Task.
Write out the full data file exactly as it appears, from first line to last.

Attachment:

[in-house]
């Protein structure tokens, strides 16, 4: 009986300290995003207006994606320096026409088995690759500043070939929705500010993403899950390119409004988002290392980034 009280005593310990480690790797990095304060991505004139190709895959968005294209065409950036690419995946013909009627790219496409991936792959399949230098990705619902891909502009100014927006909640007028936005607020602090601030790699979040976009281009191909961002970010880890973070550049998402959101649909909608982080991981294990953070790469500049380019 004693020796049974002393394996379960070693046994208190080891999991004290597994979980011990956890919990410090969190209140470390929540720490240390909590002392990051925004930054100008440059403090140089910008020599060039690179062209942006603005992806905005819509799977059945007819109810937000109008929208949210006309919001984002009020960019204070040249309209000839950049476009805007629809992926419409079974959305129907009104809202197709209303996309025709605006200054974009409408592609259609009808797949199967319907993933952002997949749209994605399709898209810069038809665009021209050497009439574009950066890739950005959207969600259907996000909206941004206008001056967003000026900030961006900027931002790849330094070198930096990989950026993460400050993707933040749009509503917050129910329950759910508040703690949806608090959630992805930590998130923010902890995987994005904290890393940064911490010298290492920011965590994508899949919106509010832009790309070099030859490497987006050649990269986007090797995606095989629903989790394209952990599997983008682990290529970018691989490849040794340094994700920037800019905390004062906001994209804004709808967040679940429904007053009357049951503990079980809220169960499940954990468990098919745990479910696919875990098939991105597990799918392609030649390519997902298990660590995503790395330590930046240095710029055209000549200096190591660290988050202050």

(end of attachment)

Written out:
[in-house]
């Protein structure tokens, strides 16, 4: 009986300290995003207006994606320096026409088995690759500043070939929705500010993403899950390119409004988002290392980034 009280005593310990480690790797990095304060991505004139190709895959968005294209065409950036690419995946013909009627790219496409991936792959399949230098990705619902891909502009100014927006909640007028936005607020602090601030790699979040976009281009191909961002970010880890973070550049998402959101649909909608982080991981294990953070790469500049380019 004693020796049974002393394996379960070693046994208190080891999991004290597994979980011990956890919990410090969190209140470390929540720490240390909590002392990051925004930054100008440059403090140089910008020599060039690179062209942006603005992806905005819509799977059945007819109810937000109008929208949210006309919001984002009020960019204070040249309209000839950049476009805007629809992926419409079974959305129907009104809202197709209303996309025709605006200054974009409408592609259609009808797949199967319907993933952002997949749209994605399709898209810069038809665009021209050497009439574009950066890739950005959207969600259907996000909206941004206008001056967003000026900030961006900027931002790849330094070198930096990989950026993460400050993707933040749009509503917050129910329950759910508040703690949806608090959630992805930590998130923010902890995987994005904290890393940064911490010298290492920011965590994508899949919106509010832009790309070099030859490497987006050649990269986007090797995606095989629903989790394209952990599997983008682990290529970018691989490849040794340094994700920037800019905390004062906001994209804004709808967040679940429904007053009357049951503990079980809220169960499940954990468990098919745990479910696919875990098939991105597990799918392609030649390519997902298990660590995503790395330590930046240095710029055209000549200096190591660290988050202050």